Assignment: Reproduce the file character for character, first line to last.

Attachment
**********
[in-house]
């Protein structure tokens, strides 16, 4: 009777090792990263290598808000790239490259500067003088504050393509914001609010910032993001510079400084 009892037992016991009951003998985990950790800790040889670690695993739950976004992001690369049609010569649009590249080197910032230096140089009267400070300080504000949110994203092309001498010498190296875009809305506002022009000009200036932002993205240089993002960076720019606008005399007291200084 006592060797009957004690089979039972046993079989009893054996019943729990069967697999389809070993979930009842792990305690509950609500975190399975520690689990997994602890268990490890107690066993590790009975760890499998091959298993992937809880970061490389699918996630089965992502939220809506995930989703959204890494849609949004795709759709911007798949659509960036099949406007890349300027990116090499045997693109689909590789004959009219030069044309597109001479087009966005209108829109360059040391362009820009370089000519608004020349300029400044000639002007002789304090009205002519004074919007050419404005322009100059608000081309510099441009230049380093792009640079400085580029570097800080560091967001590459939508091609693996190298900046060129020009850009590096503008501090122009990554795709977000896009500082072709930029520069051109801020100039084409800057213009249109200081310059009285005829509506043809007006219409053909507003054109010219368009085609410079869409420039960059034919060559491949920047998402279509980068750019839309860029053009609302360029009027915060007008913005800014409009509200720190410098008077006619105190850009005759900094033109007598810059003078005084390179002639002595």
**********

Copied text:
[in-house]
């Protein structure tokens, strides 16, 4: 009777090792990263290598808000790239490259500067003088504050393509914001609010910032993001510079400084 009892037992016991009951003998985990950790800790040889670690695993739950976004992001690369049609010569649009590249080197910032230096140089009267400070300080504000949110994203092309001498010498190296875009809305506002022009000009200036932002993205240089993002960076720019606008005399007291200084 006592060797009957004690089979039972046993079989009893054996019943729990069967697999389809070993979930009842792990305690509950609500975190399975520690689990997994602890268990490890107690066993590790009975760890499998091959298993992937809880970061490389699918996630089965992502939220809506995930989703959204890494849609949004795709759709911007798949659509960036099949406007890349300027990116090499045997693109689909590789004959009219030069044309597109001479087009966005209108829109360059040391362009820009370089000519608004020349300029400044000639002007002789304090009205002519004074919007050419404005322009100059608000081309510099441009230049380093792009640079400085580029570097800080560091967001590459939508091609693996190298900046060129020009850009590096503008501090122009990554795709977000896009500082072709930029520069051109801020100039084409800057213009249109200081310059009285005829509506043809007006219409053909507003054109010219368009085609410079869409420039960059034919060559491949920047998402279509980068750019839309860029053009609302360029009027915060007008913005800014409009509200720190410098008077006619105190850009005759900094033109007598810059003078005084390179002639002595």